Even before The Sarah Silverman Program came back from the interminable break between seasons two and three, the writing was on the wall: Comedy Central reportedly balked at the show’s expense (and the cast’s supposed desire for more money), and only through a partnership with the Logo network was the show’s third season funded. When it finally returned in early February, Comedy Central moved it to the late-night graveyard a month later, airing after Colbert and without the usual regimen of reruns the network gives its original programming.
So the message couldn’t have been clearer: This is it for The Sarah Silverman Program.
No one seemed more aware of it than the cast, who has gone beyond qualified statements ("Well, this may be it, but we don't know") to outright acceptance in recent weeks—at one point a few weeks ago, Steve Agee asked Mary Lynn Rajskub (24’s Chloe) via Twitter where they’d work now that both of their shows were ending. Sarah Silverman, director/co-creator Rob Schrab, Brian Posehn—all of them seemed resigned to the show’s fate, at least on their Twitter accounts. Posehn went further in an interview with TV Squad’s Nick Zaino:
Do you feel like this is the last season of the show, then?
Yeah. Yeah. But we felt that kind of going in. Just because it was so tough to get them to give us the money to do the third season, we had to jump through so many hoops. I don't know. I'm also a negative person. I'm not going to be the blue sky-er, you know. I feel like we're lucky to have done what we've done, and I would be very happy to come back and do a season four. But I'd also be completely surprised if it happened.
Coincidentally, Posehn wrote tonight’s episode, one the strongest of the third season. And if this is the way The Sarah Silverman Program is going out, godammit, it’d might as well be with Ed Asner dressed as a Nazi, dog Doug traveling through time, and Brian and Steve getting into trouble with a banana and Scott Aukerman. Really, that's par for the Sarah Silverman Program course.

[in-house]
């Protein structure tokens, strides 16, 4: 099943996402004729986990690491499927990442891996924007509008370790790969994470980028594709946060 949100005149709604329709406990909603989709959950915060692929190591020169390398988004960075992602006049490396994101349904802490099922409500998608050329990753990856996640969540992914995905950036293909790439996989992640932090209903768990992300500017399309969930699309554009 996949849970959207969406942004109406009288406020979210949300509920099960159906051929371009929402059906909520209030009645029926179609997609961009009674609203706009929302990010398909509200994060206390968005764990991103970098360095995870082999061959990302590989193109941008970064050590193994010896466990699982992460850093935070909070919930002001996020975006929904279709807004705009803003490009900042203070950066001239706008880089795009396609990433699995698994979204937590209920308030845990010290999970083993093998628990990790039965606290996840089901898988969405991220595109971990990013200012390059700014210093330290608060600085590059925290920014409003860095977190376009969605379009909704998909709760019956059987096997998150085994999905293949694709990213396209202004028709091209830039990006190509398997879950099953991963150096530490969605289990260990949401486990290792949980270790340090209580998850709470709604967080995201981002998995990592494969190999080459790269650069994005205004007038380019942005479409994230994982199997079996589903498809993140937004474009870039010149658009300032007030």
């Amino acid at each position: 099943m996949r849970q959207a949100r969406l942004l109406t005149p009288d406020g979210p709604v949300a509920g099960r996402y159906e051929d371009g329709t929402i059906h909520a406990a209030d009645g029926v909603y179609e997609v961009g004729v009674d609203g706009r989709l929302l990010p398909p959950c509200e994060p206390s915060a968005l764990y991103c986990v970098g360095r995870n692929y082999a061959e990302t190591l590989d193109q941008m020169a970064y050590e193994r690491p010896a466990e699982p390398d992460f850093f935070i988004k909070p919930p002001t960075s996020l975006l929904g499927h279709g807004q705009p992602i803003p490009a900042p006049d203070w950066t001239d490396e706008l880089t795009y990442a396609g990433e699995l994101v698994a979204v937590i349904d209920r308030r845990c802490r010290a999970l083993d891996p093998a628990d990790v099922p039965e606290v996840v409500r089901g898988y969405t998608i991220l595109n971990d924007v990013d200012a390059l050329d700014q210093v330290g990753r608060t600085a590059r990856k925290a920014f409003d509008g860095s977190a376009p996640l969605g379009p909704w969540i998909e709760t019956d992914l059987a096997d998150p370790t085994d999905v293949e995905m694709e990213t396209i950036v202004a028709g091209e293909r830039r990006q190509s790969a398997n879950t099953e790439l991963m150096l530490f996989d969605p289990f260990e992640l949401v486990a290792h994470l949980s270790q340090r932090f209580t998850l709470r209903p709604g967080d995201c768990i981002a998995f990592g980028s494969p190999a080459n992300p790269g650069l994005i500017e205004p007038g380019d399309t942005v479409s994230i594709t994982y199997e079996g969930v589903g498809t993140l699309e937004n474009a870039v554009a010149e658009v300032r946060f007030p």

Pacing really made this episode stand out—it had no padding, no tired musical numbers, just a snappy tempo with a barrage of jokes that hit the mark. No scene lingered too long, and everyone in the cast had some good moments. Once again, Jay Johnston proved to be the ensemble’s secret weapon, first by proclaiming, “I’m not even a Jew, and I love the Holocaust!” then by re-imagining Hitler as a cranky gold prospector:
|The Sarah Silverman Program||Thursday, 12am / 11c|
|Preview - Dueling Memorials|
Although the thoughtless-Sarah-responsible-Laura dynamic has arguably been overdone on the SSP, tonight had them unveiling competing Holocaust memorials, a premise that offered a rich comic well to tap. Whereas Laura’s memorial was understated and classy, Sarah envisioned a carnival with a sexy Hitler. Laura’s monument: a simple plaque with names. Sarah’s: a giant nose with streams of water running from the nostrils because it’s “crying.”
The SSP has always mined the absurd for laughs, but tonight went beyond the usual Sarah-did-what? shenanigans for something more surreal: her beloved dog, Doug, traveling through time and witnessing important moments in history (Lincoln being shot, Jesus carrying the cross). Then, taking a page perhaps from Inglourious Basterds, the SSP engaged in a little alternate history, with Doug taking out an Austrian art student and preventing the Holocaust from ever happening—and saving Sarah’s life in the process. How Doug has this power is never revealed; it just happens, simply providing interstitials between scenes until the big payoff at the end of the episode. Asking for logic in an episode of the SSP is a fool’s errand, usually in a good way.
And so is asking for a fourth season, apparently. It’s a shame, because despite some clunkiness (season premiere “The Proof Is In The Penis,” the whole Home Alone thing in “A Slip Slope,” and most of episode six, “A Fairly Attractive Mind”), season three was generally solid. Maria Bamford killed it in episode four (“Nightmayor”), Andy Samberg added a lot to “Smellin’ Of Troy,” and “Just Breve”—the one about the robot—pulled off a tricky balance of black humor and genuine heart. My expectations dropped considerably after the premiere, but season three will likely end up having some of my favorite moments from the series. “Wowschwitz” was a nice capper to it all.
The series’ last line? “Ugh, sourdough.” Yup, sounds about right.
• “Banana cop” into “menomena” = WIN.
• What Murray thinks Jews love more than anything else in the world: their grandchildren, Curb Your Enthusiasm.
• My favorite quotes:
“Autographs, Sarah? This doesn’t really feel appropriate.” “Says the Nazi war criminal.”
“I wanna know everything you know about the Holocaust. I’m really interested in being seen as being interested in it.”
The way Brian sarcastically says “impulsive” in the Fantastimart
• This is a really small detail, but it made me laugh: When we see the exterior of the building as the cops run in to break up the hostage situation, the first one in is a bike cop, still wearing a helmet.
• Sarah has a book coming out next week, The Bedwetter: Stories Of Courage, Redemption, And Pee. Check out the trailer: